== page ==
What games fall into this category? Games that take a long time to experience and that have more complicated game systems to maintain interest during this increased play time. Games with longer individual play sessions. Games that are deeper in a niche and that were written to serve a small and perhaps neglected set of gamers. Games that have few competitors that are very similar, and that you buy because you will only be happy with that game. Games that you pay more for and that reward you with an experience that you live with for a while.
These games are more expensive. They have to be. When you write a game for a small, dedicated fan base, you need to extract more money from each customer as a condition of survival. Suppose the market for my retro RPGs is ten thousand people. If I charge each of them one or three dollars for a game, I go bankrupt in one year. So they have to pay more, but, in return, they get an experience that is deep, lasting, and rare. I can charge more because very few developers make what I make.
Writing these sorts of games is perfect for an Indie developer because you can "own your niche" and have very little competition. Blizzard can always make a bigger, shinier real-time strategy game, so you can't ever beat them. But if you write a super-detailed simulation of war in the Pacific, lack of competition will help your fans to forgive the flaws that come with a smaller budget. And, when you do build a fan base, they can give you a decent living. You won't get rich writing games for 10000 people, but you can have a nice life.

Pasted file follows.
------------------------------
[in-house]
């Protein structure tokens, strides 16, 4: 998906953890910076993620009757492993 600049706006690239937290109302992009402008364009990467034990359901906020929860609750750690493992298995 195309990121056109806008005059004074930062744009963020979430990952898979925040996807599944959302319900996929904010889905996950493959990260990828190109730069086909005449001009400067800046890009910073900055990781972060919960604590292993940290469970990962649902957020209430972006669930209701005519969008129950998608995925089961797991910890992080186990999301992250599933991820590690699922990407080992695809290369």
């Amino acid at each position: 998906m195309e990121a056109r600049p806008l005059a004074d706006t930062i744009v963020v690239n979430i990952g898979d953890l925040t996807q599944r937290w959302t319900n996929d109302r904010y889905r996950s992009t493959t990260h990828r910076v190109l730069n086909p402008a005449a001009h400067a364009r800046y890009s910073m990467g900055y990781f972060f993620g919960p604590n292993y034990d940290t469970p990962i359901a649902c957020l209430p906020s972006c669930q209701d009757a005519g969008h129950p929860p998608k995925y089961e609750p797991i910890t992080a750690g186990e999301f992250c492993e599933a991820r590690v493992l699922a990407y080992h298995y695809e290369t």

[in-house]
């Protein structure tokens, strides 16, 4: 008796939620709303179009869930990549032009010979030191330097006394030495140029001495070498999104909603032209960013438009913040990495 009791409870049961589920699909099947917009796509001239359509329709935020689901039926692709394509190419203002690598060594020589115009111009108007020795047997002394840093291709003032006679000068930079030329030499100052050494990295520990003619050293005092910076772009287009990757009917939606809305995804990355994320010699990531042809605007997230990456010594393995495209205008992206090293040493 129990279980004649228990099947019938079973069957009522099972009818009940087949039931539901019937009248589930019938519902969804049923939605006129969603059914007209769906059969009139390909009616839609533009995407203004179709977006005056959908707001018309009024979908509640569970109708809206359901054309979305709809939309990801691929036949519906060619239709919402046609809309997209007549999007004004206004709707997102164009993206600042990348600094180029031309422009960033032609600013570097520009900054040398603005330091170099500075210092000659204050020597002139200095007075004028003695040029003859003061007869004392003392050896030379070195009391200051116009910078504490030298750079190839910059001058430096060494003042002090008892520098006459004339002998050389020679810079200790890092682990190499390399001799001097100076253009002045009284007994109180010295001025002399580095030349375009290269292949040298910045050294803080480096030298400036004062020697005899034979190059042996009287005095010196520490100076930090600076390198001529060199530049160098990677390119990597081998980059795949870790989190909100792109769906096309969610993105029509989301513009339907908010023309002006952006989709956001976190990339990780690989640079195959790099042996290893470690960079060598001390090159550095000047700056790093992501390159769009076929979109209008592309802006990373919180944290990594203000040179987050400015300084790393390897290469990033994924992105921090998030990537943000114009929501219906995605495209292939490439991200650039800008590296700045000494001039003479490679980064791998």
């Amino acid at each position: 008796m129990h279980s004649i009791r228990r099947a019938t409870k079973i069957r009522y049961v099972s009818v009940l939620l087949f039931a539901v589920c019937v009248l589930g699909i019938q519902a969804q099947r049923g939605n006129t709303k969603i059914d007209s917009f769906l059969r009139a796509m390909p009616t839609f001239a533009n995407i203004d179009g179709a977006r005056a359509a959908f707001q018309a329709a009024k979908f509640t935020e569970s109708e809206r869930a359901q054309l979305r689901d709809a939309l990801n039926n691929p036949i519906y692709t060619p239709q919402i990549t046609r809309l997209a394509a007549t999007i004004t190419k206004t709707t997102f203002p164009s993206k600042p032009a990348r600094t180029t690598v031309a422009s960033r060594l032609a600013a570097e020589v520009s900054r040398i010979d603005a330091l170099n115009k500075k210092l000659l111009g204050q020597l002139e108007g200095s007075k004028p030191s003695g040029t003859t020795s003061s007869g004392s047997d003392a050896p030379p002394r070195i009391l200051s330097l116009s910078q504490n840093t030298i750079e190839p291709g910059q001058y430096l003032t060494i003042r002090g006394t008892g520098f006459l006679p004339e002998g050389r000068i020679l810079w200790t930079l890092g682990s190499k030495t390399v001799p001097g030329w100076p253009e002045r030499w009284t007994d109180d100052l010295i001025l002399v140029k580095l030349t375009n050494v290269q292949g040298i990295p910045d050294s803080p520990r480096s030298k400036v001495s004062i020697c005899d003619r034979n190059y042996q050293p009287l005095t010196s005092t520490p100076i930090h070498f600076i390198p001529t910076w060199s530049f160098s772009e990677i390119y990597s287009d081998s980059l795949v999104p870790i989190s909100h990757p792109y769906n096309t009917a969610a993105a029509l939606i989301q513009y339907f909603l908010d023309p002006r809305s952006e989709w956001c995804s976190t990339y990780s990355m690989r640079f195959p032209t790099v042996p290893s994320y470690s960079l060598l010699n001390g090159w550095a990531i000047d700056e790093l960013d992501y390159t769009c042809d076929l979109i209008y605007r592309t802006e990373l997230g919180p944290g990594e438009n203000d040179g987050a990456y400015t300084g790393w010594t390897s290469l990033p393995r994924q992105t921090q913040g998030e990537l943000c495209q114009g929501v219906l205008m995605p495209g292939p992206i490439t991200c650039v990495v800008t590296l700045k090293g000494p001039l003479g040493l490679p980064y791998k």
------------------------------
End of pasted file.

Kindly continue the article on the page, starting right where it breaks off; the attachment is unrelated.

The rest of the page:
If you're making a game at this end of the spectrum, you'll probably have to swallow hard and make your price high enough to survive. You will get e-mails every day complaining that your game doesn't cost as much as Doodle Jump. Ignore them, and turn away any distributor who tries to get you to charge a pittance. You have to charge what it takes to survive.
Remember, This Is a Spectrum
Of course, few games are completely casual or completely hardcore. It is a spectrum. Plants vs. Zombies is a great example. It's casual enough to have broad appeal but enough in a genre (tower defense) and deep enough that it should sell for actual dollars. Ten bucks (twenty on some platforms) is a great price for it. Figuring out how to price a game is a matter of judging where your game is on the scale and pricing accordingly.
In the current environment, small developers really do need to make hard decisions about what their game has to sell for to survive, price accordingly, ignore the criticism, and stay away from markets where you can't charge what you need to. When XBox Live Indie games only allows you to charge $10 for a title, it makes games at the niche end of the spectrum far less viable.
And customers have every right to complain that games are too expensive. Customers are going to say whatever they can to have the chance to save money. That's their job. I just hope they will remember that some games are expensive not because developers are cruel and grasping but because that is what they have to charge to be able to serve a relatively small niche.
My next game, Avadon: The Black Fortress, will be $25. I hope that turns out to be the right spot. I'll know soon enough.